var pattern = /^0+$/;
My guess is this:
"Take a look at both the beginning and the end of the string, and if there's a pattern of one or more zeros at the beginning and the end, then return that pattern."
I'm sure that's wrong, though, because when I run the expression with this string:
var string = "0000009000000";
It comes up
UPDATE #1: Thanks for the responses! I think I understand this now. My confusion stemmed from the fact that I'm visualizing the string as having a beginning, a middle and an end. Like this:
In other words, for the given string above, the following expressions work as I expect them to:
/^0+/; returns "000000" (a pattern of one or more zeros at the beginning of the string)
/0+$/; returns "000000" (a pattern of one or more zeros at the end of the string)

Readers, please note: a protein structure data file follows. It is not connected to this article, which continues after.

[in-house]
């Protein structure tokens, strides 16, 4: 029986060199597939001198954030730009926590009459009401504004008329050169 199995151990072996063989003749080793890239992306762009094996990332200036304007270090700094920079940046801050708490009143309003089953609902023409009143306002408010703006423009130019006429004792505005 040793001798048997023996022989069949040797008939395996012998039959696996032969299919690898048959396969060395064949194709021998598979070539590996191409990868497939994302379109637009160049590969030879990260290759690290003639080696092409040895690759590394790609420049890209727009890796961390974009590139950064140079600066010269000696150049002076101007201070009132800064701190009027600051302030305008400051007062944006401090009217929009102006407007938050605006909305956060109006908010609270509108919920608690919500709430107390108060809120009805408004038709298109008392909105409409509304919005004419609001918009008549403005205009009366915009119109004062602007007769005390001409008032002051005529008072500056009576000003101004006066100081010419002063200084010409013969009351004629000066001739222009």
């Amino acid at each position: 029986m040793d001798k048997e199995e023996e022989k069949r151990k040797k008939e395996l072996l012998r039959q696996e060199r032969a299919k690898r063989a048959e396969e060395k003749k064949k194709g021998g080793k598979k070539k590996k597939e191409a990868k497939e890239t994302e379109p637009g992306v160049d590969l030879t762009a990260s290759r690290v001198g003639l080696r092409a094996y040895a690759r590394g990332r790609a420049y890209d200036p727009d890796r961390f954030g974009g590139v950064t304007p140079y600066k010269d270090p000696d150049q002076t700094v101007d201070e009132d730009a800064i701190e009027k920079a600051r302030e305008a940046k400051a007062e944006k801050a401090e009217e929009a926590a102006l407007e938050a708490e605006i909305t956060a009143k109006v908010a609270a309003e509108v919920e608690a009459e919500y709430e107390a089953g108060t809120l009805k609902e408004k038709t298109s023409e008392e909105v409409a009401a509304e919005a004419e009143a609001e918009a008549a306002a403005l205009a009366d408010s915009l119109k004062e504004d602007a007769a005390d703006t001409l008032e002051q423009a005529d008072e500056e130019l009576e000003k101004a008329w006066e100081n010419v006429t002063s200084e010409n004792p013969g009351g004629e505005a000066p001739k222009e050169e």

UPDATE #2: I up-voted all the responses to this point, because they're all helpful, and I compiled the answers into one great big one:
var string = "0000009000000"; var regExp = /^0+$/; alert(regExp.exec(string));
It reads, in part, like this:
"If the exact character(s) followed by the ^ modifier and preceded by the $ modifier in the regular expression are not SIMULTANEOUSLY sitting in the first position(s) of the string AND the last position(s) of the string (i.e., they are not the only character(s) in the string), then return
null. Else, return the character(s)."
In other words, let's say the given string is six zeros "000000". This results in a match because the exact same group of "0" characters are sitting in BOTH the first positions (1st 2nd 3rd 4th 5th 6th) AND the last positions (1st 2nd 3rd 4th 5th 6th) of the string.
However, in the original given string, there are six zeros, followed by a nine, followed by six zeros ("0000009000000"). Now, the six zeros in the first positions of the string (1st, 2nd, 3rd, 4th, 5th, 6th) are NOT the exact same six zeros sitting in the last positions of the string (8th, 9th, 10th, 11th, 12th, 13th). Hence, a
null is returned.